Rolled out on time this morning, then spent an enjoyable hour or so talking via email with my young granddaughter, Taylor.
By the way, just in time for my topic today (see below) DWS is finally back to busting myths with another Killing the Sacred Cows chapter. It’s in “Of Interest” today.
Topic: Lying to Readers
It’s annoying when Dean Wesley Smith is SO right on everything he says. Well, on most things. He does occasionally say he’s going to make me angry when he’s busting some idiotic myth, but that has yet to happen.
But on the other stuff, he’s always right. Always. At least so far.
And it always annoys me a little. Especially on stuff that I initially believe is bunk and later come to learn (through being beaten to a pulp, and therefore gaining enlightenment) is true after all.
My most recent annoyance wasn’t with DWS, but it was based on something I read in his blog a long time ago.
He wrote (paraphrasing), If you want readers to value your work (meaning “buy your books”) you have to lie to them.
I’ve come to understand that’s true.
Readers by the droves automatically assume, sight unseen, that a novel that’s written in a month or two or three is not worth reading.
As you know, I don’t post my numbers as some sort of competition; I do it to illustrate what’s possible if a writer simply spends time in the chair.
If I had it to do over, I wouldn’t tell anyone how quickly I go from the title to “the end” when I write a novel. And I would revert to using my personas and/or pen names.
Given that I write, on average, 12 novels and scores of short stories per year, I would have at least 12 different pseudonyms for novels and probably three or four times that many for short fiction.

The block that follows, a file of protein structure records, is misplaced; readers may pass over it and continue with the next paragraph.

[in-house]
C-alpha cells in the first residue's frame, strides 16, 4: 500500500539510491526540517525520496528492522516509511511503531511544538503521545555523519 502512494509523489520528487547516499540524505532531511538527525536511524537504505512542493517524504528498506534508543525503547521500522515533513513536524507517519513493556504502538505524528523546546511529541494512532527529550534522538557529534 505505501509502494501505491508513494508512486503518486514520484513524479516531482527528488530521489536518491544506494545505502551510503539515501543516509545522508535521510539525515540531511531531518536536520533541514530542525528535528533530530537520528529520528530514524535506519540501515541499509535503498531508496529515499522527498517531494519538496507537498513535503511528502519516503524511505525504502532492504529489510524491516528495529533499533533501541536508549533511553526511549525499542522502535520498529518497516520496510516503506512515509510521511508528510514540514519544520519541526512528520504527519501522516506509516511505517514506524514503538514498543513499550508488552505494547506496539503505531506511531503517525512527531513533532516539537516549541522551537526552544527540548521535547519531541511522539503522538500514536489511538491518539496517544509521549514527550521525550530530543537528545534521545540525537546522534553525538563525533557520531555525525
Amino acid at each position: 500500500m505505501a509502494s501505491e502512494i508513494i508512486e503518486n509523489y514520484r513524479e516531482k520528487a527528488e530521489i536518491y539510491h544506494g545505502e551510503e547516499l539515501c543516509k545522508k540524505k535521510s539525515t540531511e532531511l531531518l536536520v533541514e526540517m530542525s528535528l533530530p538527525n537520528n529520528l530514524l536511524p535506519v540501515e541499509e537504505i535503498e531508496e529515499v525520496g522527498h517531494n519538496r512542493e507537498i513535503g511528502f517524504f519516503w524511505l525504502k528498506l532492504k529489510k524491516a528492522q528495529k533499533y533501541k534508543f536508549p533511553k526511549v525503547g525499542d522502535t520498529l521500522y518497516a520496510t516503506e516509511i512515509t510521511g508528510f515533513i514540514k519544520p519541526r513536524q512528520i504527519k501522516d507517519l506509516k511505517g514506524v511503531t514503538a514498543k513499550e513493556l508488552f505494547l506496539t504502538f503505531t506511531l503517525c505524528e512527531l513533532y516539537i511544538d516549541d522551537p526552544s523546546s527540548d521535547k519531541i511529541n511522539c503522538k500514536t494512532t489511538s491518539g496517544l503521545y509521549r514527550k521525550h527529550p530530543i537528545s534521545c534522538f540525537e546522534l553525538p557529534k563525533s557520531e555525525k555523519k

Why? Because of math.
As simply EVERYbody knows, it takes at LEAST a year to turn out a quality novel. And a 2- or 3-year, labor-intensive process will result in an even better novel. Hence, at least 12 pseudonyms for novels.
With those pseudonyms, I could still turn out a novel every month, but each pseudonym would publish only one novel per year (or less frequently).
Gervasio Arrancado would release a new magic realism novel every January. Nick Porter would release a new noir novel every February. Ray Sevareid would release a new SF novel every March. Eric Stringer, bless his heart, would release a new horror/psychological-suspense novel ever April. See where I’m going with this?
And if I had 36 novel pseudonyms, each one would turn out one novel every THREE years. Get the idea?
It’s all in the math.
I write, on average, 1000 polished, ready-to-publish words per hour. That a crawling-on-all-fours 17 words per minute. It gives me plenty of time to find just the right word from the thesaurus (not ‘green stuff on a rock’ but lichen). It gives me plenty of time to jump online to find out the name of that particular cross street on San Antonio Drive in downtown El Paso in 1887.
So say it takes me 100 hours to write a 100,000 word novel.
Okay, so if it takes me 3 years to write a novel and I take two days off every week and two weeks off every year for vacation, that’s 150 weeks or (with two days off per week) 750 days.
So to write a 100,000 word novel in 3 years, I’d have to write an average of 134 words per day. (I refuse to talk about rewriting. Writers are paid to write, not to rewrite. They are paid per word, or per haps, not per endless word-erasure-word-erasure-word.)
To write the same 100,000 word novel in only 1 year, I’d have to write at a blazing-fast rate of 400 words per day.
Well, that wouldn’t be so bad, I guess. At least that’s almost a whole half-hour workday 5 days per week.